‘The Andy Griffith Show’: Ron Howard Said He Was Bullied For Playing Opie Taylor on the Classic Comedy

by Jeremy Spirogis
Ron Howard, center, with Andy Griffith and Frances Bavier of

For actor Ron Howard, taking part in the function of Opie Taylor on The Andy Griffith Show was a career-launching level for him.

As a lot as the long run director beloved appearing and being on a set surrounded by such wonderful expertise, the expertise got here with a draw back for him: being bullied by his friends due to “Opie.”

Ron Howard, center, with Andy Griffith and Frances Bavier of 'The Andy Griffith Show'
Ron Howard, middle, with Andy Griffith and Frances Bavier of ‘The Andy Griffith Show’ | CBS by way of Getty Images

Ron Howard’s dad coached him together with his Opie strains

[embedded content material]

Because he was solely 6 years previous, Ron Howard couldn’t learn his strains and memorize them as the opposite, grownup actors might.

It was his father Rance Howard who, at first, “taught me my lines. I couldn’t read,” he informed the Archive of American Television in 2006.

His father was additionally an actor and would “teach me the dialogue. The great thing he did was he was teaching me good, solid fundamentals about acting. My dad was teaching me to act.”

How the title ‘Opie’ happened

If you’ve ever questioned the place the title “Opie” got here from for the youngest forged member on Andy Griffith’s present, Ron Howard provided some little-known background details about Sheriff Taylor’s son.

“The name came from a bandleader from the 1940s who used to tour the South,” Howard stated. “Andy [Griffith] particularly admired this bandleader, so I think he suggested the name.”

Speaking on the function that began his appearing profession, Howard stated, “I was the sheriff’s son growing up. Mother had passed away, but looking to Aunt Bee as sort of a mother figure. Mostly leaning on my father, my Pa.”

Andy Griffith and Ron Howard Andy Griffith and Ron Howard
Andy Griffith and Ron Howard | Silver Screen Collection/Getty Images

RELATED: Which ‘I Love Lucy’ Actor Also Was Part of ‘The Andy Griffith Show’ Cast?

Howard was bullied in class for being ‘Opie’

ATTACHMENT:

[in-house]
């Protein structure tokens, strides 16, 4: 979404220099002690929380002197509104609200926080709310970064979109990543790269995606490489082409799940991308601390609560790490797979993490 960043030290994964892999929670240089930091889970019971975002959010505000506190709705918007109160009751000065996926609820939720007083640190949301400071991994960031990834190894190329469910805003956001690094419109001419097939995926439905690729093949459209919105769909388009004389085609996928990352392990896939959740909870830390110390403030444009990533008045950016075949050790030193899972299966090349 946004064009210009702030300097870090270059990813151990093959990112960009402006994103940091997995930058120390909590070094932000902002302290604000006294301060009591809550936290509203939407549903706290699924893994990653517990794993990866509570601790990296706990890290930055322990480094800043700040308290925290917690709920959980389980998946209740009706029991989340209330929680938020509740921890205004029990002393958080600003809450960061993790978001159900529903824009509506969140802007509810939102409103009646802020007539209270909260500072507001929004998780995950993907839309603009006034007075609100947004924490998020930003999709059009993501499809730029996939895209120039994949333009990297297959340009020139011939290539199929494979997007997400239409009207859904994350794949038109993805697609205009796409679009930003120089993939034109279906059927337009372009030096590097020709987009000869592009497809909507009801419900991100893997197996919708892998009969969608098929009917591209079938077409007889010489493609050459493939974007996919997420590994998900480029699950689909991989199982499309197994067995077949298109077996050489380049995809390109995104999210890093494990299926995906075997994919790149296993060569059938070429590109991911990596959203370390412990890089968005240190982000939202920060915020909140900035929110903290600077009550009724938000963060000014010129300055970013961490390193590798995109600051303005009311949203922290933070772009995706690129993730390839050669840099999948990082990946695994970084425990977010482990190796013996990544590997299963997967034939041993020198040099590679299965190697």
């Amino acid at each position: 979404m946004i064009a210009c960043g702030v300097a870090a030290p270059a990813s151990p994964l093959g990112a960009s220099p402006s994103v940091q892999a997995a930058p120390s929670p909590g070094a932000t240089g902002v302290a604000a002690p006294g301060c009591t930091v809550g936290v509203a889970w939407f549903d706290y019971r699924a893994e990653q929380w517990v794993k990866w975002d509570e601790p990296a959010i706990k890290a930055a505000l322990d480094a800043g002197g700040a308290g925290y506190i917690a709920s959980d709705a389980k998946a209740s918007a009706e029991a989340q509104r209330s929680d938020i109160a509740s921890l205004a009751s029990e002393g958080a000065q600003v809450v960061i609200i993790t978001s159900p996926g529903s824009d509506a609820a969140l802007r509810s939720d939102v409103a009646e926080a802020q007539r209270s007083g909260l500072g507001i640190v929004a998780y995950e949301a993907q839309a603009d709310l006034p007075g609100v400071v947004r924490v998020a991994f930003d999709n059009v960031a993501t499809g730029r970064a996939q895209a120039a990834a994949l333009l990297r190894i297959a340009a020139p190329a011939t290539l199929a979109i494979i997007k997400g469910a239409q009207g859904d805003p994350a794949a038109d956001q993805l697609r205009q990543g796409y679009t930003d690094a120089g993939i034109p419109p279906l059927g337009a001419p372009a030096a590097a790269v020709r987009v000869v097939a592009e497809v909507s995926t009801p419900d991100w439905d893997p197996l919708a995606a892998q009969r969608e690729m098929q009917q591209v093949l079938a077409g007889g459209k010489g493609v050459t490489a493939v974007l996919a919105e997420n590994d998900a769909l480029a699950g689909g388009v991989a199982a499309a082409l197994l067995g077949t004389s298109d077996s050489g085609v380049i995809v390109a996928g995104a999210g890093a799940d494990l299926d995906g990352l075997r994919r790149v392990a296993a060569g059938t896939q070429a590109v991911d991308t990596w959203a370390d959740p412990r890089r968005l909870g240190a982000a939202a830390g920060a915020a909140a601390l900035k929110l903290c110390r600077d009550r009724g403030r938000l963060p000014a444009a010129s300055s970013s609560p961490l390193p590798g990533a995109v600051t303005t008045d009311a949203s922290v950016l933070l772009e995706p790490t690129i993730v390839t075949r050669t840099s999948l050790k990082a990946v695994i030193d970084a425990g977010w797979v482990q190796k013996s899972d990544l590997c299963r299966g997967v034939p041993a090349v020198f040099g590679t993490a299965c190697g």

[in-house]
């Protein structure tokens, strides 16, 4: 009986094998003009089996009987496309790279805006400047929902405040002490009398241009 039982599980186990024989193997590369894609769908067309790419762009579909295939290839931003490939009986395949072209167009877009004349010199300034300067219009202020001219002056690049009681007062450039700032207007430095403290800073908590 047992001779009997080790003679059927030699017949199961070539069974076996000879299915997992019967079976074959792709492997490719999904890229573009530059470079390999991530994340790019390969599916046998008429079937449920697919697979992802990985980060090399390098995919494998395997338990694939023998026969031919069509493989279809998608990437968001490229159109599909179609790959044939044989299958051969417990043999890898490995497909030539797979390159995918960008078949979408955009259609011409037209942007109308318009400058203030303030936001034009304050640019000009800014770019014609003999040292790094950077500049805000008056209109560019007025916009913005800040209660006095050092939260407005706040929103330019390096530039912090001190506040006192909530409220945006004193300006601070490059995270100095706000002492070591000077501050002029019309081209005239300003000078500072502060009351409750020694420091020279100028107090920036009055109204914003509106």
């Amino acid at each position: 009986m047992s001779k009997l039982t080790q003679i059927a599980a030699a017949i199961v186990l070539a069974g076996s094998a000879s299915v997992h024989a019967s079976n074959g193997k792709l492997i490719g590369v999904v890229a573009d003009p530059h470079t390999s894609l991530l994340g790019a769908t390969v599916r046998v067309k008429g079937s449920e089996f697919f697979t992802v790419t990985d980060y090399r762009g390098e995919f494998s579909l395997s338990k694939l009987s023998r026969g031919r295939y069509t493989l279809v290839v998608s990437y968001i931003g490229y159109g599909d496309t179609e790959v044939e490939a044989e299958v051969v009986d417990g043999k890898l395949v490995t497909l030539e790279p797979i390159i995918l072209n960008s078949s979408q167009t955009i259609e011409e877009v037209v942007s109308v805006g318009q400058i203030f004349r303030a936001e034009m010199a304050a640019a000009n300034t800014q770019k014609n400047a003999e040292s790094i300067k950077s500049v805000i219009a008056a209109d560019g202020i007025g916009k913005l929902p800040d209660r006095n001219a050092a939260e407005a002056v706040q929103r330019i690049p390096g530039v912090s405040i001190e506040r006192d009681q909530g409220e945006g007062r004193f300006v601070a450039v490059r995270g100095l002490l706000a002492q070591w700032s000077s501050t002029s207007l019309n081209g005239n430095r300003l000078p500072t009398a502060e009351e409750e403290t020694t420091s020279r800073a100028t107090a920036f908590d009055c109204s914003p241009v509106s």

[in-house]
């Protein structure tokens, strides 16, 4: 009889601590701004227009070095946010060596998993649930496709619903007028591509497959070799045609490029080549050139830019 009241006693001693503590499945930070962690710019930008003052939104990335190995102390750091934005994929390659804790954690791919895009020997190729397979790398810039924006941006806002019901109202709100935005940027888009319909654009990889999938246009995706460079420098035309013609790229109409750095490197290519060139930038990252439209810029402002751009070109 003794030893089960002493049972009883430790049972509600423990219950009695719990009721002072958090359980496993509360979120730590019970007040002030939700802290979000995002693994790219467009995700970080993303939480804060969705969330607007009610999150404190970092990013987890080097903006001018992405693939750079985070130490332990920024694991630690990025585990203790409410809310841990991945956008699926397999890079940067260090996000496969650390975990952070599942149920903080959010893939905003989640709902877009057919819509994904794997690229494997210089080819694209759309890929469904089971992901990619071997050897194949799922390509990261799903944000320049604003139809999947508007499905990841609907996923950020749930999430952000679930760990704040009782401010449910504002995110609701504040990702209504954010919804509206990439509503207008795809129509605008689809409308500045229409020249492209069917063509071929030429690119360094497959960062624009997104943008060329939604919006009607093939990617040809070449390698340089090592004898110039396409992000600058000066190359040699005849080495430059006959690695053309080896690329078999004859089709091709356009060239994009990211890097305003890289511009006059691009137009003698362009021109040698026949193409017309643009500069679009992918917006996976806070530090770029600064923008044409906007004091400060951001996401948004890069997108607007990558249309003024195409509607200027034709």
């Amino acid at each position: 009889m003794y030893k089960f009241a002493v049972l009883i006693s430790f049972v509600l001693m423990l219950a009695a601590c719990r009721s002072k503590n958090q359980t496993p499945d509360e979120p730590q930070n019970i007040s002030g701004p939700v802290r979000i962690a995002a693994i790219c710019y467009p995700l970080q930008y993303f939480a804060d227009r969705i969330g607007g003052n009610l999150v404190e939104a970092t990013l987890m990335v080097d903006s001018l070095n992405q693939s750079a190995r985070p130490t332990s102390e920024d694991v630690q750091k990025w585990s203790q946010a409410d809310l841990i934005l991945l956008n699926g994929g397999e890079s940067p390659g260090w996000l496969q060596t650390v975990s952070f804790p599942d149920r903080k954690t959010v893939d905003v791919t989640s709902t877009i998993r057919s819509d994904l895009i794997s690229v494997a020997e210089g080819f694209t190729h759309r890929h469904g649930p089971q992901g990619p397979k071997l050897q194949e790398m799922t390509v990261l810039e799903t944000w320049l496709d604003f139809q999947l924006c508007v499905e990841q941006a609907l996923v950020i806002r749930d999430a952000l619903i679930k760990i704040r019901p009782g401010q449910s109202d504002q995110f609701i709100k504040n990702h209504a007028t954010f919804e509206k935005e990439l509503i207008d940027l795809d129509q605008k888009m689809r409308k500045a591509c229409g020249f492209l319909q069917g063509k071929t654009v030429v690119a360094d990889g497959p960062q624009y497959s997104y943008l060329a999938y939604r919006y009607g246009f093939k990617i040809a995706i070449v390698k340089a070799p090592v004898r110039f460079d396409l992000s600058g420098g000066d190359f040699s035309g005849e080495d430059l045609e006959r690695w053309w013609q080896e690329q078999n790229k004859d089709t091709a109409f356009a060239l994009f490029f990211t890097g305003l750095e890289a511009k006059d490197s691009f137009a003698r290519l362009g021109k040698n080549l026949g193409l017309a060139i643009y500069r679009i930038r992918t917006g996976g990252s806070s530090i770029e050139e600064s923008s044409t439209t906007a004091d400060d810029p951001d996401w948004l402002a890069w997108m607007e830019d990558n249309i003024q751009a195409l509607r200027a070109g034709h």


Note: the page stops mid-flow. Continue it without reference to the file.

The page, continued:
Being on a high 10 present will need to have been an enormous confidence booster for Howard again within the 1960s. However, the Cinderella Man director revealed he was bullied due to his tv character’s distinctive title.

MeTV reported Howard as stating in a biography centered on him, “Among my peers, I was embarrassed to be an actor.”

He was conscious that, whereas the adults in his life celebrated his accomplishment, folks his personal age weren’t as beneficiant with reward.

[embedded content material]

Deputy Barney Fife teaches Opie how one can take care of bullies

“It was not something to be talked about,” Howard stated. “The Andy Griffith Show was the No. 1 present within the nation, so I all the time knew there was one thing that I might try this was uncommon and that I might perform in an grownup setting.

“I was the butt of a lot of jokes. My character’s name, Opie, rhymes with dopey… I’d have to get into fights with people.”

One fateful a part of his job as an actor was attending to spend time with the crew of the present. Eventually, Howard realized his ardour for movie and tv was behind the cameras.

“It didn’t take me long to realize that the director was the person who got to sort of hang out and play with everybody,” Howard shared.

Which was lucky for film lovers, as Ron Howard would go on to direct a slew of beloved and critically acclaimed movies together with Apollo 13, the Oscar-winning A Beautiful Mind, Splash, Cocoon, and most just lately, Hillbilly Elegy.

Leave a Comment